Hands-On With Globalgig’s Roaming SIM Card

Hands-On With Globalgig’s Roaming SIM Card

Over the past two years, Globalgig has swiftly become the go-to MVNO for cheap mobile broadband while travelling abroad. Originally only offering Wi-Fi hotspots, the service now provides SIM-only packages that are compatible with a wide range of tablets and smartphones in 40 countries (and counting). We recently tested Globalgig’s Home & Abroad pack during a sight-seeing tour of London. Read on for our hands-on verdict.

UK tablet picture from Shutterstock

If you’re planning a trip to the US, UK or Ireland it’s pretty hard to look past Globalgig’s SIM-only packages. Prices start at $9 a month, which nets you 1GB of data to use how you see fit. You can also opt to receive 3GB for $19 per month or 5GB for $29 per month.

Whichever pricing plan you go with, excess data is charged at a very reasonable 2 cents per MB. By contrast, Telstra’s international data packs charge a massive $3 per megabyte for excess data use.

I decided to give the service a try during a week-long trip to London. For me, one of the chief advantages was not having to hunt down a SIM card after touching down in ol’ Blighty. My phone was ready to go as soon as I stepped off the plane, with the card automatically registering itself on the relevant partner network (UK’s 3).

The SIM card is apparently optimised for tablet use, but they seem to work just fine with the majority of smartphones. For the record, I was using a Samsung Galaxy S5 which connected without a hitch.

Here’s how to activate the service on an Android smartphone or tablet:

Step 1: Once the SIM has been inserted, switch on data roaming and go into “More Networks” in settings.

Step 2: Go into “mobile networks”. From here, you need to select “Access Point Names” and add the Globalgig APN details, which will be included with your SIM.

Hands-On With Globalgig’s Roaming SIM Card

Step 2: Simply save the APN details and you’re done! The finished result should look something like the screenshot below. (Naturally, it’s a good idea to set a username and password for added security.)

Hands-On With Globalgig’s Roaming SIM Card

Being in one of the most photogenic cities in the world meant I’d be sharing lots of photos and videos on social media. I was also essentially glued to Google Maps for most of the trip and was continually consulting the web for information about the area.

In addition to all this, I also used my phone as a mobile hot spot whenever I needed to access the internet on my laptop. Needless to say, this translated to a hell of a lot of data.

Hands-On With Globalgig’s Roaming SIM Card

To my surprise, I only churned through 872 megabytes over the seven day period. With that said, I did connect to WiFi whenever I was in the hotel, which probably cut down on my total data usage significantly. If I had been staying longer than a week I would definitely want one of the larger packages.

Nevertheless, I managed to stay constantly connected overseas for the grand sum of $11, which included the cost of the SIM. If you’re planning a trip to one of the aforementioned countries, I can’t recommend Globalgig highly enough. (As an added bonus, you get to use any left over data when you return to Australia via the Optus network. Hurrah!)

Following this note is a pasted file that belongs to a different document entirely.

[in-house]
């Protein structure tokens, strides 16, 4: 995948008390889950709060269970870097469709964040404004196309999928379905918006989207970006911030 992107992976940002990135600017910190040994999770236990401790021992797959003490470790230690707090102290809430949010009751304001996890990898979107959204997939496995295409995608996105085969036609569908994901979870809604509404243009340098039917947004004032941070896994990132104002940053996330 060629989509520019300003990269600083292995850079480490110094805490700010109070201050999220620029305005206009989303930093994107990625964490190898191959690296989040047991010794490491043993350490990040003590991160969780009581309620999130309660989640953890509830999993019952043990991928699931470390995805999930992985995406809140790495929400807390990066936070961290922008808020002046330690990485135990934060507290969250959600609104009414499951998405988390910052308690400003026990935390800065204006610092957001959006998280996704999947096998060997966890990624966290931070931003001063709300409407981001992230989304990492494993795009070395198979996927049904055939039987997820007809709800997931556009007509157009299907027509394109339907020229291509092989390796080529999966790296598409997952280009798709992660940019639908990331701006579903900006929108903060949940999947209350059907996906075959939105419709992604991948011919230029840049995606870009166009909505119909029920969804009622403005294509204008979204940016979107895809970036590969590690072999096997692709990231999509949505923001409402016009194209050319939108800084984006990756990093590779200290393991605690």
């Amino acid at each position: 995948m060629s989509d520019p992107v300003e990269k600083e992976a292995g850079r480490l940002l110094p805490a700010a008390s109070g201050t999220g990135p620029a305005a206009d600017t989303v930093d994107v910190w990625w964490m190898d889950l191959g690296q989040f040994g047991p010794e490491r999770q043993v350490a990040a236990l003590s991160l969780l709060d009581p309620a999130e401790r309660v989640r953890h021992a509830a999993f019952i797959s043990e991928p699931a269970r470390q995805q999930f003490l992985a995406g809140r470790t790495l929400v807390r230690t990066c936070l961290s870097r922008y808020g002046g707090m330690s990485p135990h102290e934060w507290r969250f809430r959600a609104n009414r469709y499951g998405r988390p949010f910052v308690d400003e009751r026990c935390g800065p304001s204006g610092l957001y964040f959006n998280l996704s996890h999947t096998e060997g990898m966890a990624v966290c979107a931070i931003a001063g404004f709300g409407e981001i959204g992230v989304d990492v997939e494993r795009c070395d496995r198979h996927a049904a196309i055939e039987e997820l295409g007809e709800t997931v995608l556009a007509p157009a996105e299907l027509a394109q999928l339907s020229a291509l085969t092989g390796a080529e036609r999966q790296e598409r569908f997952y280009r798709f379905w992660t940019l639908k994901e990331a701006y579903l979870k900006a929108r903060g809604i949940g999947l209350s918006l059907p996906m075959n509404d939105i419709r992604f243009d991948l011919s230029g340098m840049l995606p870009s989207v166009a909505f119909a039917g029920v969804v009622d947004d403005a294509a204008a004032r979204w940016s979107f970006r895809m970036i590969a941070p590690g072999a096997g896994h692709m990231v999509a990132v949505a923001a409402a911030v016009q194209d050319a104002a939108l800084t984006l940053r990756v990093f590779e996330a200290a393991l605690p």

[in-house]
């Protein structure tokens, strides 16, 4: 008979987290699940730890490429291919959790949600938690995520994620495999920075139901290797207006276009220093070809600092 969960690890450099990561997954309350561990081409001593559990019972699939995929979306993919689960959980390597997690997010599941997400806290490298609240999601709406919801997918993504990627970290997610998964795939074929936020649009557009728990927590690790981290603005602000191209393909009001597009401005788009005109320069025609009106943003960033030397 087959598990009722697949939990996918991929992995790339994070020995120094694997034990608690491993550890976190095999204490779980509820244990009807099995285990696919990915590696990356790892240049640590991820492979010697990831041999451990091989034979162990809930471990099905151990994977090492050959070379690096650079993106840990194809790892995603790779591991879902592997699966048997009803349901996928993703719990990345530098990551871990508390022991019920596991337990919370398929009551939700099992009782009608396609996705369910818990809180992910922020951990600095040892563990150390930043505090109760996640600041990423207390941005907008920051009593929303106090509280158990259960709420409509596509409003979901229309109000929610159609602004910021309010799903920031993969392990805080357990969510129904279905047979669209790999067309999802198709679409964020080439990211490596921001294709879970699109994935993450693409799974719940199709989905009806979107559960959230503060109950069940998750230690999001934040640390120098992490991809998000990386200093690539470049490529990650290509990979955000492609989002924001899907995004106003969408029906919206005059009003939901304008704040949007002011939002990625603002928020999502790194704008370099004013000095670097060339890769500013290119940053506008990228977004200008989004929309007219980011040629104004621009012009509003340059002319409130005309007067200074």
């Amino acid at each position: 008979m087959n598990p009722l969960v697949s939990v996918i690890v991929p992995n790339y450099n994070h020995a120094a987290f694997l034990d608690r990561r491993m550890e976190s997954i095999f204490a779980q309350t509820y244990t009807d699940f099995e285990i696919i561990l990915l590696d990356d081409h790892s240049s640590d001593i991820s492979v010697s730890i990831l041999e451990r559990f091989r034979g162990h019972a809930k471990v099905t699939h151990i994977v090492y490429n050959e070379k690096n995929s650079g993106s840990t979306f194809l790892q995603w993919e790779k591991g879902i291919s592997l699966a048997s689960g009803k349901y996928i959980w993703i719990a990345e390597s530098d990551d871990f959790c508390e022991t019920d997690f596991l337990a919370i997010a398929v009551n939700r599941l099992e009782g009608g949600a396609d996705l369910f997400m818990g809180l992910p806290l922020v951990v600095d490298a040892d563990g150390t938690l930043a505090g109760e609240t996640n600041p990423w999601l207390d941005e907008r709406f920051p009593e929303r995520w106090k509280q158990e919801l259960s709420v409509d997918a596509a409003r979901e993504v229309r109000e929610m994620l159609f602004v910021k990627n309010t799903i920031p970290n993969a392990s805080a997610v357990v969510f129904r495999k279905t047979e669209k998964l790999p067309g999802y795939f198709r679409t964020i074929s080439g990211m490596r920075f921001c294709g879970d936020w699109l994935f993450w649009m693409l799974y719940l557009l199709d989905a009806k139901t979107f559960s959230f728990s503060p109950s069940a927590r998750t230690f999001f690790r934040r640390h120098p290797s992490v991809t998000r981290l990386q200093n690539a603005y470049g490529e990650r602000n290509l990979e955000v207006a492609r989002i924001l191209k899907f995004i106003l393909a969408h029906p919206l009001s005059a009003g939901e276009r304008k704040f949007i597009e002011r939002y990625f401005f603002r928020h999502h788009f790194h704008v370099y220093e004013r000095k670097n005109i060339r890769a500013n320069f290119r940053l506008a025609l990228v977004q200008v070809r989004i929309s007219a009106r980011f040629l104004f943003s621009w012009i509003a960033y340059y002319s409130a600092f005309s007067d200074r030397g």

• I have a dual SIM Android phone. I have Vodafone prepaid data and voice SIMs.

    After driving from Perth to Sydney at Christmas time I have experienced VF’s total lack of cover across the Nullarbor and E (ostensibly this stands for Edge but I reckon it stands for execrable) data cover along the Murray in SA and Vic and around the NSW, Vic and SA coast.

    Before our recent trip up the coast to Port Hedland I decided to get a Telstra $10 / 1GB / 1 month USB modem from Woolworths.

    (As an aside there are 7 Woolworths stores between our place and Perth’s northern most suburb. I didn’t find a store with a modem in stock until the 7th store. I continued to visit Woolworths stores as we headed up the coast and got extras in Carnarvon and Port Hedland.)

    I removed the Telstra SIM from the modem and inserted it into the phone.

    I started to receive text messages on my other phone from Avast anti-theft saying that the SIM had been changed.

    The messages said they were from Avast. I thought they were being sent by the Avast website. Actually, they were being sent by the phone.

    I continued to receive texts about once a minute until the phone started beeping to indicate that text messages couldn’t be sent because all of the credit had been used.

    If you use Avast, or similar, I would be very careful replacing your SIM with a Globalgig SIM, or similar, because you may have all of your credit sucked out.

    Make sure you are on the Avast website when you change the SIM so you can send the “all clear” message as soon as the new SIM is detected.

  • I looked at their website. They don’t tell you which countries it works in. That’s pretty useless.

  • Critically – They don’t support the iPhone outside of Australia – Can’t believe this wasn’t mentioned in the article.

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